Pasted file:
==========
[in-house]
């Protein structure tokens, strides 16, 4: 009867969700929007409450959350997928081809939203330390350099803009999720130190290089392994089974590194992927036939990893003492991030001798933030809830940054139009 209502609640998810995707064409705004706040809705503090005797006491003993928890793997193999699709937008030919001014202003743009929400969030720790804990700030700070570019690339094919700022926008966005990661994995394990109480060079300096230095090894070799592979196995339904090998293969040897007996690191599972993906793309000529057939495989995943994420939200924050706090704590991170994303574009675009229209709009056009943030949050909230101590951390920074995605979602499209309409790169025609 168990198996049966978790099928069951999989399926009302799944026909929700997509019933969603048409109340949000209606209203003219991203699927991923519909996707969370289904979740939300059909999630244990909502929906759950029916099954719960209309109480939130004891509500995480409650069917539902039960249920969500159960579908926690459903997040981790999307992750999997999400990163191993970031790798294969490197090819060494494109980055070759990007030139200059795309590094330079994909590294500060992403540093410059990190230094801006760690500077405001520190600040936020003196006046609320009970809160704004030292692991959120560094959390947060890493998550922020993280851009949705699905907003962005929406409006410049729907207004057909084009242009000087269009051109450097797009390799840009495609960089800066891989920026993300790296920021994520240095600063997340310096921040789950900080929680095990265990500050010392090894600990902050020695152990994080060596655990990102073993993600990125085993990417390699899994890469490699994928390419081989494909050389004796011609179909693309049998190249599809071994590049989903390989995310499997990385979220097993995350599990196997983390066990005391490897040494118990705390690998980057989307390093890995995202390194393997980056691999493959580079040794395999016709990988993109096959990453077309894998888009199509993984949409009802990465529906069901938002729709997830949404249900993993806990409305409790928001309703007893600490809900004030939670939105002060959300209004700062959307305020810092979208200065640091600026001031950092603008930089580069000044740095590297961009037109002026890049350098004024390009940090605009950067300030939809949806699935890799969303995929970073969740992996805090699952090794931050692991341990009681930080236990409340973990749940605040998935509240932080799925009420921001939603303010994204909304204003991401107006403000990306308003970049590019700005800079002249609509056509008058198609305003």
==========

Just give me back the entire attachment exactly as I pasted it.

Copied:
[in-house]
């Protein structure tokens, strides 16, 4: 009867969700929007409450959350997928081809939203330390350099803009999720130190290089392994089974590194992927036939990893003492991030001798933030809830940054139009 209502609640998810995707064409705004706040809705503090005797006491003993928890793997193999699709937008030919001014202003743009929400969030720790804990700030700070570019690339094919700022926008966005990661994995394990109480060079300096230095090894070799592979196995339904090998293969040897007996690191599972993906793309000529057939495989995943994420939200924050706090704590991170994303574009675009229209709009056009943030949050909230101590951390920074995605979602499209309409790169025609 168990198996049966978790099928069951999989399926009302799944026909929700997509019933969603048409109340949000209606209203003219991203699927991923519909996707969370289904979740939300059909999630244990909502929906759950029916099954719960209309109480939130004891509500995480409650069917539902039960249920969500159960579908926690459903997040981790999307992750999997999400990163191993970031790798294969490197090819060494494109980055070759990007030139200059795309590094330079994909590294500060992403540093410059990190230094801006760690500077405001520190600040936020003196006046609320009970809160704004030292692991959120560094959390947060890493998550922020993280851009949705699905907003962005929406409006410049729907207004057909084009242009000087269009051109450097797009390799840009495609960089800066891989920026993300790296920021994520240095600063997340310096921040789950900080929680095990265990500050010392090894600990902050020695152990994080060596655990990102073993993600990125085993990417390699899994890469490699994928390419081989494909050389004796011609179909693309049998190249599809071994590049989903390989995310499997990385979220097993995350599990196997983390066990005391490897040494118990705390690998980057989307390093890995995202390194393997980056691999493959580079040794395999016709990988993109096959990453077309894998888009199509993984949409009802990465529906069901938002729709997830949404249900993993806990409305409790928001309703007893600490809900004030939670939105002060959300209004700062959307305020810092979208200065640091600026001031950092603008930089580069000044740095590297961009037109002026890049350098004024390009940090605009950067300030939809949806699935890799969303995929970073969740992996805090699952090794931050692991341990009681930080236990409340973990749940605040998935509240932080799925009420921001939603303010994204909304204003991401107006403000990306308003970049590019700005800079002249609509056509008058198609305003």